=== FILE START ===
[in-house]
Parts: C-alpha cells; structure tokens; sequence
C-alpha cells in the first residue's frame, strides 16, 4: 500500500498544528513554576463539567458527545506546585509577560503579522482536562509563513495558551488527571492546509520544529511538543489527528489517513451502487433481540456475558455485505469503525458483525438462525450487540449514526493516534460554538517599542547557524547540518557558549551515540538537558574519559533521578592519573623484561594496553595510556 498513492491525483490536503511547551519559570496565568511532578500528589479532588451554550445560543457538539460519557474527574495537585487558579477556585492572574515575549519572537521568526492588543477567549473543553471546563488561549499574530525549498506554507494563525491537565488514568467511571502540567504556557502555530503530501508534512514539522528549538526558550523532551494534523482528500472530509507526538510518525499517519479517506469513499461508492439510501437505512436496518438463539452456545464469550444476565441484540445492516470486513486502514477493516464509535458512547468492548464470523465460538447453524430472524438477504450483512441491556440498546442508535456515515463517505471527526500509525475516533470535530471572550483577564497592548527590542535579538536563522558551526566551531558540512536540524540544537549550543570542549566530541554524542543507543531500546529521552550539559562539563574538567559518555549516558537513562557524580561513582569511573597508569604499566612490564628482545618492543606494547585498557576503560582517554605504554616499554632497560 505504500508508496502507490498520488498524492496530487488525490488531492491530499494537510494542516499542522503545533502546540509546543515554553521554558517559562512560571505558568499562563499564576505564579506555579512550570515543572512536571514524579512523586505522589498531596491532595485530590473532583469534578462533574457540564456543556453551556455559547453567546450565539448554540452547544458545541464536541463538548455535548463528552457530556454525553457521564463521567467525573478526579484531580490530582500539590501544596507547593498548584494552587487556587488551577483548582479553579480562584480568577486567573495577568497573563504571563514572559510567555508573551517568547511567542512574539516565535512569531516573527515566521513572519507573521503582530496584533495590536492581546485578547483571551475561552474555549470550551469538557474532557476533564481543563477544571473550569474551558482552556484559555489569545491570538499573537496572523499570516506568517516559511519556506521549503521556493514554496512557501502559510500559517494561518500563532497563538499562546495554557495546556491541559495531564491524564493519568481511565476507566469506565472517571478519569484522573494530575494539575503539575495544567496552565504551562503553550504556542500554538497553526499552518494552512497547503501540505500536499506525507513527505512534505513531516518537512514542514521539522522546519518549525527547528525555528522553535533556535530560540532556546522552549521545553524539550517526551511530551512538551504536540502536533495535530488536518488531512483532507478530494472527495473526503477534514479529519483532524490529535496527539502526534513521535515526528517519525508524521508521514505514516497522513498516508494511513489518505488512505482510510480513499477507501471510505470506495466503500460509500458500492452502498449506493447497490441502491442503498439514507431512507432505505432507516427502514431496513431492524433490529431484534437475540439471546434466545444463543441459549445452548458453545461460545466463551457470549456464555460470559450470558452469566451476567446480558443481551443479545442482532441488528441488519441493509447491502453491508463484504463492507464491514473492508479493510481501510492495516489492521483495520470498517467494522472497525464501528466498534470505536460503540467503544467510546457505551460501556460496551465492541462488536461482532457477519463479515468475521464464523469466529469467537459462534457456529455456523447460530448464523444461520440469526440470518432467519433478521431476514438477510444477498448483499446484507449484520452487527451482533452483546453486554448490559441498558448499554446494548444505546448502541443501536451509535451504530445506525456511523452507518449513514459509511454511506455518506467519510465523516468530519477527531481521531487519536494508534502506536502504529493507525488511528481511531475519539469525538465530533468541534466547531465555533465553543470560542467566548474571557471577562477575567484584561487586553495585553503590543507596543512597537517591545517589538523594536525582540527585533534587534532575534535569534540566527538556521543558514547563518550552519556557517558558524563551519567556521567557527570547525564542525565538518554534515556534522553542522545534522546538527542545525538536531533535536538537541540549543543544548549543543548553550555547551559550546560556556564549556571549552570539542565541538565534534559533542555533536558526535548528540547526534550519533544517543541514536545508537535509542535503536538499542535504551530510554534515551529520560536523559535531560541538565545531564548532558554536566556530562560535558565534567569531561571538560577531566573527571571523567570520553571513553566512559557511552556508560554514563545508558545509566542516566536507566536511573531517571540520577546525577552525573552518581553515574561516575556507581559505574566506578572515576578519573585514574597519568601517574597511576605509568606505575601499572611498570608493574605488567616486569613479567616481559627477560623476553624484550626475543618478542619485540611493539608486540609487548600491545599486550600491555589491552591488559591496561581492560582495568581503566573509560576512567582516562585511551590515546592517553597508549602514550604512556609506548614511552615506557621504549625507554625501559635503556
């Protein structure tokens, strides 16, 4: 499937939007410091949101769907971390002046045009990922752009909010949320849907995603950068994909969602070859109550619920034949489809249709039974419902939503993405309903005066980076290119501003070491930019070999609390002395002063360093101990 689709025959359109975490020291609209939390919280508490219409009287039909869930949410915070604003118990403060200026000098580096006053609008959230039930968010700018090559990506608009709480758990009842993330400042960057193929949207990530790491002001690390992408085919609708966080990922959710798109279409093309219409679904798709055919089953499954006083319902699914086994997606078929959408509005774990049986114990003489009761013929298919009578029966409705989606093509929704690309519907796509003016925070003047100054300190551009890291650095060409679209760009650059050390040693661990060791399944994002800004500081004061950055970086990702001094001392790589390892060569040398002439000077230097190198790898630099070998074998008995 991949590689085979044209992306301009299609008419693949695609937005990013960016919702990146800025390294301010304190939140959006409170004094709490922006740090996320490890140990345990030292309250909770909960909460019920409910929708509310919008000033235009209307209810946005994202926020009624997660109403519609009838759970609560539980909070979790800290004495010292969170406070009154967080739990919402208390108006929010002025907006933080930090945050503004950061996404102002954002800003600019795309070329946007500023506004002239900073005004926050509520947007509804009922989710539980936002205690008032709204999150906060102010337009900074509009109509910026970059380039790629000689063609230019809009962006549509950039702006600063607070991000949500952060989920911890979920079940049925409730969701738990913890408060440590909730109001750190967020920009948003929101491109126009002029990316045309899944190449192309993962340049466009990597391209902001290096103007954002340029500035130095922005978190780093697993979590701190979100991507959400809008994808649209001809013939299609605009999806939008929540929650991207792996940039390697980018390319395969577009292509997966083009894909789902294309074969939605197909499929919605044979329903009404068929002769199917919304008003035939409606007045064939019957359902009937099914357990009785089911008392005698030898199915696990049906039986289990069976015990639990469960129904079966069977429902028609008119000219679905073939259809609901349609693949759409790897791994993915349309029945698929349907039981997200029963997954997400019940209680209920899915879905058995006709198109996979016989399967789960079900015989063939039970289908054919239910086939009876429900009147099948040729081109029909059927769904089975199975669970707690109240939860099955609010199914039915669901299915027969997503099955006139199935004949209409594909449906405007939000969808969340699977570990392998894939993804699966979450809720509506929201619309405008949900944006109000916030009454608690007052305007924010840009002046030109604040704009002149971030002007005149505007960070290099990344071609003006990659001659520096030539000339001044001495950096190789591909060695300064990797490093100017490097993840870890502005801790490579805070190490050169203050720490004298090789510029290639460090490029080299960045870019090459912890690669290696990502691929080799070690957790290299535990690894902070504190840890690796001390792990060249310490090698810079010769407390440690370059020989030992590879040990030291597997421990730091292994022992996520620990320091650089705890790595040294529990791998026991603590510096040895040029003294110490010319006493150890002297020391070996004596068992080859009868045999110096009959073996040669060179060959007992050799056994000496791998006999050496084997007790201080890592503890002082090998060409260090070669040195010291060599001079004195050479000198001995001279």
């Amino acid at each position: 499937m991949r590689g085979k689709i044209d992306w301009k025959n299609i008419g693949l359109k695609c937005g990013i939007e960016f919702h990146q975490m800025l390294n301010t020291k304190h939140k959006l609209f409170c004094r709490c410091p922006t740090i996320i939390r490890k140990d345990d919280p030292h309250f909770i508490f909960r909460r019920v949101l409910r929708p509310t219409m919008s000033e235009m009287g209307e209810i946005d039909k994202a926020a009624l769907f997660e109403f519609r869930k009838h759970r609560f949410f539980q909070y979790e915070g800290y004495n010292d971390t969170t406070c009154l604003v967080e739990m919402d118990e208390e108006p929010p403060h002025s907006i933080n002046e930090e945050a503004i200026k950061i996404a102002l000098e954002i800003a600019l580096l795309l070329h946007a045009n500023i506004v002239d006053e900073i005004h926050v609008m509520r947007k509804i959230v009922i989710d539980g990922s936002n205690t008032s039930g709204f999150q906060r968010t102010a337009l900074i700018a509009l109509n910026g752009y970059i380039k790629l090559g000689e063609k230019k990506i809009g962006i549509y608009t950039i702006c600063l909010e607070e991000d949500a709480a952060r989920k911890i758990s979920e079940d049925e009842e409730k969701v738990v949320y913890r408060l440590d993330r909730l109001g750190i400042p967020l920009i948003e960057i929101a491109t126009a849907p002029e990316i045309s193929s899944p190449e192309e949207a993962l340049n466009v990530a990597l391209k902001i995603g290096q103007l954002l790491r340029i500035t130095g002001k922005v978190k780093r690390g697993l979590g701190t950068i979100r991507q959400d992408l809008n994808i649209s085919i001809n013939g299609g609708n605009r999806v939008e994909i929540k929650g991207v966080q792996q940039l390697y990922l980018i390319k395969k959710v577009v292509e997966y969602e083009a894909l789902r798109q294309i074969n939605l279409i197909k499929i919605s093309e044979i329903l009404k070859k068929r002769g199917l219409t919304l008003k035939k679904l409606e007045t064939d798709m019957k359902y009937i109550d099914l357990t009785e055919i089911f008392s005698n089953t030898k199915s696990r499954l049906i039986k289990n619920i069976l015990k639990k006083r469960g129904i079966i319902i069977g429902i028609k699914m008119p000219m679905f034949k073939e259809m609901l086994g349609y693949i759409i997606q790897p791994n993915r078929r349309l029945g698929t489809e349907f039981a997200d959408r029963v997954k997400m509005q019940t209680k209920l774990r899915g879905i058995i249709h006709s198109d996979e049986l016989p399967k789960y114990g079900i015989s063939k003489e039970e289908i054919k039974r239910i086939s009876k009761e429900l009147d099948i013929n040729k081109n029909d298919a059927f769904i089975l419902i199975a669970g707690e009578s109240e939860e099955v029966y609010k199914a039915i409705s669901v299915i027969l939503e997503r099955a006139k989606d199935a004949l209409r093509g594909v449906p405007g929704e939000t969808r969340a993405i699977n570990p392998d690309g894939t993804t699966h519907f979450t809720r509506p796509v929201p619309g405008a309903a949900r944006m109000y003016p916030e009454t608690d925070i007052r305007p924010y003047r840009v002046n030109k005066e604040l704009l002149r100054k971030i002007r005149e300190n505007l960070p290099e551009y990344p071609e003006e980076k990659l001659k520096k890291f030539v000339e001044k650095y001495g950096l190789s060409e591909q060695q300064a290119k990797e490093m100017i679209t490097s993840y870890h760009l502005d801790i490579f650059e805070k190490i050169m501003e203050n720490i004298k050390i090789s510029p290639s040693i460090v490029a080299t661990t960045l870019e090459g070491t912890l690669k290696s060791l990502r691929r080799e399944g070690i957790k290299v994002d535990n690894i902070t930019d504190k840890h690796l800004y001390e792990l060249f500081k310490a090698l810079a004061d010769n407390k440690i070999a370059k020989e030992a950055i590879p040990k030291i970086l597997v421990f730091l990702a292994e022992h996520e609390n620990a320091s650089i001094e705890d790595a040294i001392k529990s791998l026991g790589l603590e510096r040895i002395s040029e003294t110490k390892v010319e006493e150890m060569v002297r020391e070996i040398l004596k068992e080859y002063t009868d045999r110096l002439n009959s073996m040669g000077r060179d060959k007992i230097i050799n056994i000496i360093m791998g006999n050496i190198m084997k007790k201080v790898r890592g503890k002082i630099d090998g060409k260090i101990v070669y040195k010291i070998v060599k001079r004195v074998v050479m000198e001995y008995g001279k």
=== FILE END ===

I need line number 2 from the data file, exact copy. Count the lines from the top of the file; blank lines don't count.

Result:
Parts: C-alpha cells; structure tokens; sequence